The trick here, as with many Mad Cat shows, is to jettison your preconceptions, meet the show more than halfway and enjoy the ride for what it is. That accomplished, the show is somewhat entertaining.
The crippling problem, even on Mad Cat’s own terms, is that the three actors under Tei’s directions stylistically were acting in three different productions and that mash-up never gelled.
Jessica Farr, whose acting was so remarkable in MixTape 2 and who has written several works or Mad Cat, was technically impressive as Sophie. Her performance on its own terms was enhanced by the aforementioned physicality and vocal intonations that she delivered so skillfully. Whether she or Tei came up with the idea, her Sophie drolly butchered the pronunciation of certain words such as “booooss” for bus. These kind of Mad Cat embellishments of Simon’s script were consistently amusing once you accepted the alien conceit.
Noah Levine (memorable in several Mad Cat shows including Blow Me) was wonderfully out of control as an over the top love-struck clown in both the classic theatrical sense as well as the Barnum and Bailey sense. Seemingly powered by some nuclear conflagration inside, Levine not only pulled out all the stops but ripped them out of the organ, his tall and gangly body flying all over the apartment. Levine’s Norman was a daffy and demented creature whose rubber long limbs were always in motion when they weren’t posed as some absurd angle. He was downright hilarious.
Theo Reyna (so fine as one of the sad sack residents of Centralia) had the straight man role whose humor is deeply rooted in Simonesque banter. But Reyna played Andy in a somber, phlegmatic manner, especially contrasted with Levine’s manic mein. This would have worked well in another play.
The disconnect is that Simon’s dialogue is constructed around specific time-tested speaking rhythms proven effective as late as the sitcom era of the 1970s. You have to respect those rhythms, otherwise it’s not a tenth as funny. Here you have a quaint Spock from Star Trek, a Jim Carrey from The Mask and a John Belushi from his later films, all individually funny characters but none of whom would survive ten minutes navigating the banter in The Odd Couple or The Carol Burnett Show. Imagine, for instance, a robot trying to make “Who’s On First” funny.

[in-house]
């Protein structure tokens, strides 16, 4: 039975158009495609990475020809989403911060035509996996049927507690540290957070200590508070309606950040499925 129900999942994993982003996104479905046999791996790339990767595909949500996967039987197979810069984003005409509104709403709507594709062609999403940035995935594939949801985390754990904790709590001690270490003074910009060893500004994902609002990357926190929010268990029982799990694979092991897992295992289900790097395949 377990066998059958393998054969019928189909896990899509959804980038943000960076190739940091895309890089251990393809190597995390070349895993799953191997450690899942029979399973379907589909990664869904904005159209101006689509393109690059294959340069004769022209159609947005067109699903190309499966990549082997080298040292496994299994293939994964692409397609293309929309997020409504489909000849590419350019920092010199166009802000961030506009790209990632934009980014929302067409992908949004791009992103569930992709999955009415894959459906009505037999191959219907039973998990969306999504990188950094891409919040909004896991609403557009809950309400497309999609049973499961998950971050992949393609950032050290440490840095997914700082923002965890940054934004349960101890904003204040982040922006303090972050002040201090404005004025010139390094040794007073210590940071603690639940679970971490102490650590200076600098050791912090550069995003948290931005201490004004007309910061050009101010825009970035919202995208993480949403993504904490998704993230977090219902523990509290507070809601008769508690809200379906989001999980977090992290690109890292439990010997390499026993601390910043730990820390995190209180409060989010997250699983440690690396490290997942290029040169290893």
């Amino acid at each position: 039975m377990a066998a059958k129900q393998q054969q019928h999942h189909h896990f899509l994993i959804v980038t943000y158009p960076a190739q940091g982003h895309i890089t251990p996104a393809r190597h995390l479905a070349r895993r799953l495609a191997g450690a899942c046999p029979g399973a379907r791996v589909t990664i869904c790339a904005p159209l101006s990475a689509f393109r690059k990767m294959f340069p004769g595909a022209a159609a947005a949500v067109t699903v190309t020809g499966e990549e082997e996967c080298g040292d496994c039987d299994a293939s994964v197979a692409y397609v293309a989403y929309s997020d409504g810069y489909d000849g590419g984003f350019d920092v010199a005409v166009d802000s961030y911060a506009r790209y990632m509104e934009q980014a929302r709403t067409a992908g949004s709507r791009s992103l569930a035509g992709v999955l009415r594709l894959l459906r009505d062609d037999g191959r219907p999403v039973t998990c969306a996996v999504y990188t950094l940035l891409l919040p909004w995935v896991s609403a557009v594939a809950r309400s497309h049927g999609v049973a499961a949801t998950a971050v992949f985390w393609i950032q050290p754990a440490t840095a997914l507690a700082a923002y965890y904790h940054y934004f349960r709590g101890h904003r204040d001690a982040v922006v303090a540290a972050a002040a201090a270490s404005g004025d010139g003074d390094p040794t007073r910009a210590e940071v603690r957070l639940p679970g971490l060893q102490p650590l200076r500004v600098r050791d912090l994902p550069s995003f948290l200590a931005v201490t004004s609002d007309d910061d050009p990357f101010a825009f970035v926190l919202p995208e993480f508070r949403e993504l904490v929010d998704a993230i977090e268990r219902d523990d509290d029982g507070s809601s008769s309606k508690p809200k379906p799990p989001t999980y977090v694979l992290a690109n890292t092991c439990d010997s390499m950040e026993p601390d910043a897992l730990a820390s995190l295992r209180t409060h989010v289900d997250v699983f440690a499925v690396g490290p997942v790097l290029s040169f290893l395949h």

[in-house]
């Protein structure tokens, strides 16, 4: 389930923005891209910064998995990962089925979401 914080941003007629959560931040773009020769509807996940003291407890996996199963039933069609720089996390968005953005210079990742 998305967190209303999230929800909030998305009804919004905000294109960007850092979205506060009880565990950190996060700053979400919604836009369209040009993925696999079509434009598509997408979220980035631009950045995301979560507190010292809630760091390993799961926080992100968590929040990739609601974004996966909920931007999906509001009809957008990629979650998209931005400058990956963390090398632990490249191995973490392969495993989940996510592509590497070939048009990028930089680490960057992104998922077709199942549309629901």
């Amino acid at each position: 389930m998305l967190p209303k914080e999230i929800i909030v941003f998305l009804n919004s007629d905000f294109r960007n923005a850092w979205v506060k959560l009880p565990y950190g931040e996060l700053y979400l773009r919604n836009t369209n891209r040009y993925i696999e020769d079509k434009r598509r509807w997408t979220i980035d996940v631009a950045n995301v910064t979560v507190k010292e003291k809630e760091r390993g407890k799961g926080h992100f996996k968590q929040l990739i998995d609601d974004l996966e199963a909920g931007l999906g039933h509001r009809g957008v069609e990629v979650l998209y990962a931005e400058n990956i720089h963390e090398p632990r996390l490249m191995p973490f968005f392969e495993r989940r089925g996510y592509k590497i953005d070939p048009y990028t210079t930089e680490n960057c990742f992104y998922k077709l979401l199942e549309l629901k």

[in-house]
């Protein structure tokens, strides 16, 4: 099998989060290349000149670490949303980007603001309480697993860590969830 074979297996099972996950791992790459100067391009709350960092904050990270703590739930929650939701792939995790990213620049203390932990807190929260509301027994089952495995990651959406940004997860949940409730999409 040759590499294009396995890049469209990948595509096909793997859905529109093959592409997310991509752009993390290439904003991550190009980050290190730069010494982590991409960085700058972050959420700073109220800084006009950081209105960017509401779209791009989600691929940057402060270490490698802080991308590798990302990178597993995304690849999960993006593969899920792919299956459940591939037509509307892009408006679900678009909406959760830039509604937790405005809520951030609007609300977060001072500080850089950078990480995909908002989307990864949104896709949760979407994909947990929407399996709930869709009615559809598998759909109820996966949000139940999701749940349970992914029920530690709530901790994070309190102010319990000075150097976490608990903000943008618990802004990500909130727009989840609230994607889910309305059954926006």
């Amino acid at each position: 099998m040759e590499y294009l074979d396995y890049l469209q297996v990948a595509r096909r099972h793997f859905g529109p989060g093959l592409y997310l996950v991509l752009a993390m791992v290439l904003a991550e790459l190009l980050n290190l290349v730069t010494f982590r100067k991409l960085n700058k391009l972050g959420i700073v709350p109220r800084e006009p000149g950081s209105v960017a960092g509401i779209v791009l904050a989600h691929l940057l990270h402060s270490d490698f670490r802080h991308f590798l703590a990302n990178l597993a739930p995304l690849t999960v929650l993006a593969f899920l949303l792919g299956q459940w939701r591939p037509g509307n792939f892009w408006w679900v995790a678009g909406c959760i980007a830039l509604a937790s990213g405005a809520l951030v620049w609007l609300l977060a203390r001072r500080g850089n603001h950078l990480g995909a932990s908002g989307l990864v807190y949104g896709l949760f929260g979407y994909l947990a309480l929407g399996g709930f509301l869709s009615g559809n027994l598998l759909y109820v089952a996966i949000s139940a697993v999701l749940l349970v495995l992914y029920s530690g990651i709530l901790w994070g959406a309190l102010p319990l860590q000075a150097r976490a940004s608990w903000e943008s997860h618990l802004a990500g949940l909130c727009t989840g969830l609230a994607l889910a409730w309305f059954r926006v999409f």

The amazing aspect is that Simon’s writing is so strong and those ancient rhythms so deeply burned into our consciousness that we impose them anyway in our aural perception, So it’s still pretty damn funny.
The production itself revels in the delightfully profligate imagination that is a Mad Cat hallmark, from the music provided by the Space Heaters (Brian Sayre and Stephen G. Anthony who doubles as the narrator) and a lot of sound effects by Matt Corey laid in precisely by production stage manager Veronica Soderman.
Best of all are the phantasmagorical costumes by Karelle Levy who was responsible for the garb in Blow Me about fashionista Isabella Blow. Levy has Andy wearing variations on post-grunge post-slacker garb. But her wardrobe for the alien Sophie are sparkly, furry and exactly what an alien might buy for herself at a thrift store. Finally, Norman is dressed in an increasingly outrageous array of orange, peach, electric red and yellow outfits that look like a clown recently escaped from a futuristic circus.
This Star Spangled Girl is intriguing and good for a lot of chuckles. But it’s also a bit of a headscratcher.
The Star Spangled Girl from Mad Cat Theatre Company runs through Jan. 25 at the Miami Theater Center, 9816 NE 2nd Avenue, Miami Shores. Shows 8 p.m. Thursday-Sunday. Tickets $30 general admission, $15 students with ID. Running time 2 ½ hours including two brief intermissions. Contact www.madcattheatre.org or /web.ovationtix.com or call OvationTix at (866) 811-4111.
To read a feature story about this production and Mad Cat approaching its 15th anniversary, click here.
To read the director’s note about his vision of the play, click here and scroll to bottom of the page.